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Crawfish producers may receive relief payments on par with other national commodities.

Raney Rapp, Senior Writer

March 22, 2024

3 Min Read
Crawfish Boil
The current situation, in talking with a lot of farmers as well as the crawfish buyers, the overall average is about 10% of typical production,” said Mark Shirley, southwest area agent for Louisiana State University Extension. Getty Images/iStockphoto

While spending spring without a festive crawfish feast is certainly a disappointment for large markets like Dallas, Houston or Mobile, the most-impacted areas in the crawfish crisis will certainly be Louisiana’s rural parishes. From drive-thru boil restaurants to farmers and bait dealers, everyone who relies on crawfish income is already feeling the effects of the disappointing season.

“The important thing of this whole story is that normally the value of crawfish dollars paid into the hands of farmers is somewhere around $250 to $300 million,” Shirley said. “In Louisiana that goes to little small towns or small communities. In 2024, they’re lucky if they're going to get a third of that value.”

Additionally, many farmers who use H-2A labor for crawfish harvest were forced to cancel their workers’ contracts when ponds turned up empty. Many of which had already devoted significant cost and time to securing seasonal workers.

“They spent the money to get visas and the paperwork done, which can cost somewhere around $1,200 per person,” Shirley said. “They had to basically cancel that contract. If they had brought those workers in and they would have had to guarantee a portion of their pay.”

Introducing CRAWDAD

What’s to be done about it? Droughts and low crawfish harvests have happened in Louisiana before and will certainly happen again. In 2021 when producers faced a similar but less severe drought, crawfish producers gained an extension of federal ELAP payments, Emergency Assistance for Livestock, Honey Bees, and Farm-raised Fish.

In 2024, crawfish producers sought to take steps to ensure aid remained available to them. On Feb. 29, Sen. John Kennedy (R-La), a member of the Senate Appropriations Committee, introduced the CRAWDAD Act or Crawfish Recovery Assistance from Weather Disasters and Droughts.

“Louisiana’s crawfish farmers have worked hard to weather a bad freeze and devastating drought. My CRAWDAD Act would give mudbug farmers the help they need to keep delivering quality Louisiana fare to crawfish lovers everywhere,” said Kennedy in a released statement.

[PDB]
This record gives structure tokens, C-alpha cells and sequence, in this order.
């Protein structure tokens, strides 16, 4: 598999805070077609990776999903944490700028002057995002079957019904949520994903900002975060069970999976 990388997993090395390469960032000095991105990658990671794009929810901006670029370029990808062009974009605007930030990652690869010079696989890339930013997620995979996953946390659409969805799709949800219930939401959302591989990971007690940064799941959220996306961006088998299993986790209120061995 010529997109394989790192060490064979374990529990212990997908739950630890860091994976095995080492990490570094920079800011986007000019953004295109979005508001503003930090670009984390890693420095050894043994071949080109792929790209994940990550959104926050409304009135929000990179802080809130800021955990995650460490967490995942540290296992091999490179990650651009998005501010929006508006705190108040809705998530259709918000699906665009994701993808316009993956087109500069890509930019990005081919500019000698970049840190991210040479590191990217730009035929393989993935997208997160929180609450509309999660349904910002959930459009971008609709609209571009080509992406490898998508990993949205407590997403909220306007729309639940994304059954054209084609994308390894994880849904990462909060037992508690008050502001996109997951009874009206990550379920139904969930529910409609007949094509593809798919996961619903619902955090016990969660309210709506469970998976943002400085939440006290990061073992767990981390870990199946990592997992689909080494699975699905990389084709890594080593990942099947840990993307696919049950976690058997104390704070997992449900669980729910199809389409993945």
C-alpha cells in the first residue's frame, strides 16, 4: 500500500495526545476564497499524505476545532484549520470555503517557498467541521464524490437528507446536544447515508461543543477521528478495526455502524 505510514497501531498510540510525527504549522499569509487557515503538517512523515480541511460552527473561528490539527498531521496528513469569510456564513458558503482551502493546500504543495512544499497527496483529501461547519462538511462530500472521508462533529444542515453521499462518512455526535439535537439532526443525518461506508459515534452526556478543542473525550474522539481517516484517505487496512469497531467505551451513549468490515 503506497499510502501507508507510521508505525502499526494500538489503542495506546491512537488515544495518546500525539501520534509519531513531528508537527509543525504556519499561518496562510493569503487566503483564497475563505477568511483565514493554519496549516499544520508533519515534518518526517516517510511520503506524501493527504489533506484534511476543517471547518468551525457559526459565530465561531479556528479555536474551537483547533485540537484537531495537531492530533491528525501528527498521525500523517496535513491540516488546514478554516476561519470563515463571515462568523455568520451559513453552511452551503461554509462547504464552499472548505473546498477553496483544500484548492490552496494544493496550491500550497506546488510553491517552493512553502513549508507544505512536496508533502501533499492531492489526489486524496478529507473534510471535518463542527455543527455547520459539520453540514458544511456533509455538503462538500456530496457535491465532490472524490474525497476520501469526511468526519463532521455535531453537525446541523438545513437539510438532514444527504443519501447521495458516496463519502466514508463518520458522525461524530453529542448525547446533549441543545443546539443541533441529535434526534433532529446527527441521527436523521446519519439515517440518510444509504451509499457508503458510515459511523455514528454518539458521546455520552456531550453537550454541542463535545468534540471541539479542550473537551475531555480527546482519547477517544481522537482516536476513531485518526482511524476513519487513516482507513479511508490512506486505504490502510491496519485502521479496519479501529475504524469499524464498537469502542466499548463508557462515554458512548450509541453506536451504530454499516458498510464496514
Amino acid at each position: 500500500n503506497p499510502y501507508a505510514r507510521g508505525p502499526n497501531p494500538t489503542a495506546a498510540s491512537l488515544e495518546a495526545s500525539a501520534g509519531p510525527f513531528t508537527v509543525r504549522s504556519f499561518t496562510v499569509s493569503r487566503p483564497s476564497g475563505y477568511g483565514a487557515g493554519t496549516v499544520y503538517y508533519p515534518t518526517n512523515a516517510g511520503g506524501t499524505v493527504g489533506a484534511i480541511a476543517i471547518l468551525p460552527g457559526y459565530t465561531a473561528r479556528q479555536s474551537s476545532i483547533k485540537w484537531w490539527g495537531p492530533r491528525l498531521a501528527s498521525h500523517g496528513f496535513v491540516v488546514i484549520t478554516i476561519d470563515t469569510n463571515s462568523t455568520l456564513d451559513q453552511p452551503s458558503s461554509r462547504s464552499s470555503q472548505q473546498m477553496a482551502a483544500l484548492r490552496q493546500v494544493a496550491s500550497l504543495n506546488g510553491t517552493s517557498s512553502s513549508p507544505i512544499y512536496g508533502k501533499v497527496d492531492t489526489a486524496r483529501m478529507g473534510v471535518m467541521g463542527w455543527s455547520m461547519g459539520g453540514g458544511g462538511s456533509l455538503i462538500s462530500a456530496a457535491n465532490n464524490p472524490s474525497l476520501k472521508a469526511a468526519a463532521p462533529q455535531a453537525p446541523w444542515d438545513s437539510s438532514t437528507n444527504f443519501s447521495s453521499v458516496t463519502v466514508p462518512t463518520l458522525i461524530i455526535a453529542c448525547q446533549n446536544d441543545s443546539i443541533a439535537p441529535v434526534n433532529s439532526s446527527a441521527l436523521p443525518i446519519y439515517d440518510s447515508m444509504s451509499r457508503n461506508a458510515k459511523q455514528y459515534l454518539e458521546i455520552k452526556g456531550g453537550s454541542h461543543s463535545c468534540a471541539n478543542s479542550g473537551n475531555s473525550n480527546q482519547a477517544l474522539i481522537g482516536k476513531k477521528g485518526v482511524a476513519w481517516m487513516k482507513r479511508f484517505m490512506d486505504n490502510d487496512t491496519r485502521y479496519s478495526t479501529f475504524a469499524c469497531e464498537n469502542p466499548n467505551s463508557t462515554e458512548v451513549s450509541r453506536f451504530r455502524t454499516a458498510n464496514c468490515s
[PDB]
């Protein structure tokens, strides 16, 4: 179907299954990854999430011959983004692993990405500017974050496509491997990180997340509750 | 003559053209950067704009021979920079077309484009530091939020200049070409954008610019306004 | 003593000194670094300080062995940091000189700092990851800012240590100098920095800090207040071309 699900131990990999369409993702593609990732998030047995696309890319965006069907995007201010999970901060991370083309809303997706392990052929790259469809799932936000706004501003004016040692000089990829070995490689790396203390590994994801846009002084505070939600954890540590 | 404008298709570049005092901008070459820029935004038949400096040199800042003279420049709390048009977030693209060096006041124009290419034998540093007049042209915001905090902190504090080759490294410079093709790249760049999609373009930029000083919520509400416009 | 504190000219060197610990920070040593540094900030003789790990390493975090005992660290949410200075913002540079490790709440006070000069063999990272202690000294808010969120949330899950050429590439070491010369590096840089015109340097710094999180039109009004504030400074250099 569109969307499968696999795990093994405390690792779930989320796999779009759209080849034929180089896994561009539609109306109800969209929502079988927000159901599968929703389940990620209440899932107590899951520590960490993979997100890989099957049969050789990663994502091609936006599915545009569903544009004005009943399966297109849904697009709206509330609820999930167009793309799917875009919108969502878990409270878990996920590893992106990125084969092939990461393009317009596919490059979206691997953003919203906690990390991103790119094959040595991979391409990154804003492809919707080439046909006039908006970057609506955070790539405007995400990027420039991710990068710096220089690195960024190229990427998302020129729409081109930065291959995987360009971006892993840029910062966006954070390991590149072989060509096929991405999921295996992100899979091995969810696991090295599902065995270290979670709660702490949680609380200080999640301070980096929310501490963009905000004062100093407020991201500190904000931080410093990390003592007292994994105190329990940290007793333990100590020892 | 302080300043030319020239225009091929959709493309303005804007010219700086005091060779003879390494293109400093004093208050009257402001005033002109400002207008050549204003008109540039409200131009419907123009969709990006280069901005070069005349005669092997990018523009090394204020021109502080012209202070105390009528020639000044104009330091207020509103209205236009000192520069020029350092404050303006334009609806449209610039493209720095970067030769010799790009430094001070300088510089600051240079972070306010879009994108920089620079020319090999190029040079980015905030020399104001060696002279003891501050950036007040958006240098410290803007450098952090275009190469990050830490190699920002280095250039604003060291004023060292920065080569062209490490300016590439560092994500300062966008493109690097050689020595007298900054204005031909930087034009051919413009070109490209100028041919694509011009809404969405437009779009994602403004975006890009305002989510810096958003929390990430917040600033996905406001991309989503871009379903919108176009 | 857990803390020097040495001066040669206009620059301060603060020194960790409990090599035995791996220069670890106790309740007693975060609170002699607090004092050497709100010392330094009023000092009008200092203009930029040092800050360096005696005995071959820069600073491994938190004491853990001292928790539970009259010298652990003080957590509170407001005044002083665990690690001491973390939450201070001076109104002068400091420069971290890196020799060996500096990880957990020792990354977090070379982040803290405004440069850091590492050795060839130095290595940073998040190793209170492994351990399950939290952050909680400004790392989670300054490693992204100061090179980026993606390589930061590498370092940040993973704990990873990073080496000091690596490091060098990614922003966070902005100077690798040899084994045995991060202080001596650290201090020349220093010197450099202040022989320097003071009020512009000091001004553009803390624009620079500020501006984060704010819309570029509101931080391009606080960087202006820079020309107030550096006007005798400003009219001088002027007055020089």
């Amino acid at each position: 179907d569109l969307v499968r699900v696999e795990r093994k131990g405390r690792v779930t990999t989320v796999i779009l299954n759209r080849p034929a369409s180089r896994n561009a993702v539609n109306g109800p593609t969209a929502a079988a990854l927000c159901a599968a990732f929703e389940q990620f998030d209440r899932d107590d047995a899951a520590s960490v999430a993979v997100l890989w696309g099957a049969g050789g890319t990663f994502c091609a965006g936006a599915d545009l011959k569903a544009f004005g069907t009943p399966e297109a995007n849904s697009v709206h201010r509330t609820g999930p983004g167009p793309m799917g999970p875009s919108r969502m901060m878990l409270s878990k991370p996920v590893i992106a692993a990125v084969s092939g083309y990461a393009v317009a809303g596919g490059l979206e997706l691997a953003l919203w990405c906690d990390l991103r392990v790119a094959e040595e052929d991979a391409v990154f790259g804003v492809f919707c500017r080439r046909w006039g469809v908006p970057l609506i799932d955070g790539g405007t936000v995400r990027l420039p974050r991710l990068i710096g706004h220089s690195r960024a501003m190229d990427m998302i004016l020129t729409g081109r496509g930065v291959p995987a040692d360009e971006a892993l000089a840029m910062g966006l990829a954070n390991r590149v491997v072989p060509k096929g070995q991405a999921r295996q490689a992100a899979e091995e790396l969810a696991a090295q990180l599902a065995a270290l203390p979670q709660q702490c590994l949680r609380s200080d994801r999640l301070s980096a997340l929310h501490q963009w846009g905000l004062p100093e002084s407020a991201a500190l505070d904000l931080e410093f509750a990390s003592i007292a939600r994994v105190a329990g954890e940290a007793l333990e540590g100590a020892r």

Louisiana Farm Bureau also voiced support for the CRAWDAD Act.

“Drought has not spared any crop or commodity in Louisiana, but crawfish, in-particular, has no current safety net to keep our farmers afloat. Senator Kennedy offering this bill is a huge support to our efforts to get crawfish farmers an adequate safety net, while also updating an existing cattle program with common sense solutions. We depend on someone like Senator Kennedy to deliver these solutions and he has stepped up in a big way,” said Louisiana Farm Bureau President Jim Harper in a statement.

From Shirley’s perspective, assistance for producers could play a critical role in revamping the statewide crawfish populations and limiting producer debt.

“Financial assistance is critical for the farmers because they spent a tremendous amount of money upfront at the beginning of last summer to buy crawfish and stock those fields,” Shirley said. “Then they spent a lot of money flooding the fields all through the fall, which was excessively dry and hot, and required even more pumping than usual. They probably spent four times as much on pumping in energy cost.”

With $250 to $300 invested per acre for purely crawfish inputs, even high prices won’t help farmers recoup their costs. The results of that loss will have ripple effects for farmers and other crops for several years.

“Some of the farmers who cannot even flood or just gave up on crawfish are trying to put more acres into rice production,” Shirley said. “When it comes time to harvest it is going to be a problem to have enough combine capacity to harvest and haul that crop. And I don't know if we'll have enough dryer space to store that crop. So we might be looking at a 15 to 20% increase in acres of rice you know, on top of our regular crop that was going in. Regardless it's going to be very tight for these farmers for several years.”

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About the Author(s)

Raney Rapp

Senior Writer, Delta Farm Press

Delta Farm Press Senior Writer

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